Moronic Projections, Yes, BUT
written by Nately, August 08, 2010 3:25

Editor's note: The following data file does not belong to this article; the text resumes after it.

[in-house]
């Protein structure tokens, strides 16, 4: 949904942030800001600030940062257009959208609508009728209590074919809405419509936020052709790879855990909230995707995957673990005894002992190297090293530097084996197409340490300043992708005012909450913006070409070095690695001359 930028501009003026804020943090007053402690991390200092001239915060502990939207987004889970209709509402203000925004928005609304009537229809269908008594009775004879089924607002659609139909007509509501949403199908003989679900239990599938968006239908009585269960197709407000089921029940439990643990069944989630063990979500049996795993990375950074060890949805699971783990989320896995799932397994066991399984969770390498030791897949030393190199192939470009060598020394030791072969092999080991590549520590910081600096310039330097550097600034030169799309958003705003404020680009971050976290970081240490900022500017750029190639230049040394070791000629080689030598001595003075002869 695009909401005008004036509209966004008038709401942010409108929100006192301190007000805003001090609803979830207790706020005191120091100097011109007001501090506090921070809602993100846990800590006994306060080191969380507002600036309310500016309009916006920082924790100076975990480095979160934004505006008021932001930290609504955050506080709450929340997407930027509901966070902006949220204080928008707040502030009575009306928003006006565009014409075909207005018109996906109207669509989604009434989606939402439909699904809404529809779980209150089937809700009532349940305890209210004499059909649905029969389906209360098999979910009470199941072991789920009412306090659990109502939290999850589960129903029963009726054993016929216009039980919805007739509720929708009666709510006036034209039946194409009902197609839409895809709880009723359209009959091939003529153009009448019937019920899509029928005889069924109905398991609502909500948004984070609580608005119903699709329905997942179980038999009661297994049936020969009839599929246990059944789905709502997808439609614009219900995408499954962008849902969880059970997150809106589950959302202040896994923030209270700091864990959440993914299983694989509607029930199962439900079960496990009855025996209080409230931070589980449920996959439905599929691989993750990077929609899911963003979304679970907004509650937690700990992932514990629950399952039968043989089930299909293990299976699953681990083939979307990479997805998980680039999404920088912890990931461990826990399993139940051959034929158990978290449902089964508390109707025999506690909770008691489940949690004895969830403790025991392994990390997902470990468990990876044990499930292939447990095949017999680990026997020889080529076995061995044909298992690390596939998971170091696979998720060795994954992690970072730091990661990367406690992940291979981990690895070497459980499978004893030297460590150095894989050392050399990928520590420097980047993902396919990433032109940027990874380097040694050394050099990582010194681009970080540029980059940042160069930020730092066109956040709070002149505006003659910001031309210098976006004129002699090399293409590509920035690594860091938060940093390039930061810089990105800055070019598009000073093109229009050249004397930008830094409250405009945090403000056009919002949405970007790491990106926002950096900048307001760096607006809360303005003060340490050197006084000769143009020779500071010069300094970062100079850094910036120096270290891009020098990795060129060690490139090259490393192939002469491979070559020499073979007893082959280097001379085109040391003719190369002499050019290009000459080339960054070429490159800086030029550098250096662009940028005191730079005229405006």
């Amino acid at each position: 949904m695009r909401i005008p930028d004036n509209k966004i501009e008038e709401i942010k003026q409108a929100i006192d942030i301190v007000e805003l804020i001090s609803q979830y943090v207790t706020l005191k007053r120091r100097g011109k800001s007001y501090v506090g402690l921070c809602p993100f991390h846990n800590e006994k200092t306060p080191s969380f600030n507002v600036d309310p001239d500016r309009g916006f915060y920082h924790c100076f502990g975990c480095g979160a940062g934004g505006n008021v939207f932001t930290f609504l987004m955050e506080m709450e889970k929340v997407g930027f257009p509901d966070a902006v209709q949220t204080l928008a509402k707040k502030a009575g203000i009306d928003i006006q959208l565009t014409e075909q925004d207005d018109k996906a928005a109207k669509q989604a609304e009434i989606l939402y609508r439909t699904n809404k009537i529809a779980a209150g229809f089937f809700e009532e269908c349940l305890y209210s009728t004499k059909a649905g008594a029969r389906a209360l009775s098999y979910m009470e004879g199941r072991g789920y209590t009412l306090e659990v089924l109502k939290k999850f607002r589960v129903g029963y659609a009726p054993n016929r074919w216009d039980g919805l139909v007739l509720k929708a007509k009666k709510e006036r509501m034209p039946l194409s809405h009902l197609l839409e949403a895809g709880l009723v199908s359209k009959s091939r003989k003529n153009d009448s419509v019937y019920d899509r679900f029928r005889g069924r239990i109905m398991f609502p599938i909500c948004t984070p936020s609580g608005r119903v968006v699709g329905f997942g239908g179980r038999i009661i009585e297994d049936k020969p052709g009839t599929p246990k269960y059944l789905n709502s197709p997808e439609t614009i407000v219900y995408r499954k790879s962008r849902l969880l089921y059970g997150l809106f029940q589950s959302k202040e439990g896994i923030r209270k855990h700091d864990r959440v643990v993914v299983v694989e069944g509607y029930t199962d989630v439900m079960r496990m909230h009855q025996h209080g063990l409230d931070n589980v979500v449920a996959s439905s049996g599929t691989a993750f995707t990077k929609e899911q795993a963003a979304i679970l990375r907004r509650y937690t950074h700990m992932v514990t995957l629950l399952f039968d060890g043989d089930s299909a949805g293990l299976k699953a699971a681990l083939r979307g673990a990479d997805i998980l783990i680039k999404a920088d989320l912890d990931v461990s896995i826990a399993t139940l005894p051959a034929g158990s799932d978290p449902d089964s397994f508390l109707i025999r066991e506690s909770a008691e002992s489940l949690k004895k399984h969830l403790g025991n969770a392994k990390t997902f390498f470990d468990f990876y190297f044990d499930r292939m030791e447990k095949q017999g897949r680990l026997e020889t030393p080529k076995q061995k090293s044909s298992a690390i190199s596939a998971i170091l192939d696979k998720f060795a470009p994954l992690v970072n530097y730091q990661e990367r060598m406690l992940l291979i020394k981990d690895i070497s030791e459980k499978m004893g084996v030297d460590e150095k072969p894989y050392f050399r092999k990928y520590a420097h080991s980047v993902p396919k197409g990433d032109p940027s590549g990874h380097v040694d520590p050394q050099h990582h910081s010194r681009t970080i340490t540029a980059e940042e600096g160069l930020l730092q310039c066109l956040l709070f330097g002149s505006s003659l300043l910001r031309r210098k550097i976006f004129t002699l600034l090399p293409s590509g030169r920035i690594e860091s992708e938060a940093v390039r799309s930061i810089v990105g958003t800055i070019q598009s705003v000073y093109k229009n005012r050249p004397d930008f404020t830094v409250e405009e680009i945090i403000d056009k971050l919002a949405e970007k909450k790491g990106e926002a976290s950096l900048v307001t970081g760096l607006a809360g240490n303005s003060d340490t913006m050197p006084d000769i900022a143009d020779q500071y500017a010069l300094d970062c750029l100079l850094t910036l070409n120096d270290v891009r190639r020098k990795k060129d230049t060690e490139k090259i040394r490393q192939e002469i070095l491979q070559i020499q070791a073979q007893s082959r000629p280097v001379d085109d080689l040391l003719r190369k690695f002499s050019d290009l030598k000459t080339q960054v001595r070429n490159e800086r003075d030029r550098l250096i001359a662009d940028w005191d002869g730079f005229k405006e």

but, but, but the public employee unions have also figured out how to rig the pension and compensation systems in many, if certainly not all, localities in the US. Please do study California more thoroughly, for example. The unions here figured out a good 20+ years ago that life is better when you elect your bosses. You have to be blinded by political filters not to see this. In several sub-categories, public sector workers are being paid wildly more than the private sector pays, retiring after 20-25 years, and getting 80-90% of final salary. The $500B+ shortfall in CA public pensions is partially to due to return shortfalls, but MUCH more so to payout schemes that are utterly ridiculous -- comparable to nothing available in the private sector, even at high levels of achievement. The CALPERS system is littered with hundreds of folks like school administrators, prison guards, firefighters and cops who have a PV of $10M-$15M or more in their pension payouts. But you are doing a nice job of hiding behind "janitors and teachers," who seem more sympathetic (and I admit, they are). Please see also the case of Vallejo, CA and the recent case of the $800K Bell city manager as notable recent lowlights, although they are simply a small tip of the iceberg. Go sit in a coffee shop in CA -- even in a liberal bastion like an SF neighborhood or libertarian places like the valley -- public employee packages are the all the talk -- the source of much resentment and rage by more than I would think is possible. And even more liberal-leaning journalists are covering this issue hard, as their pay and benefits look like scraps to the average CA prison guard. Righteous anger is doing its job. Even the unions are smart enough to know that have to lay low in the upcoming elections....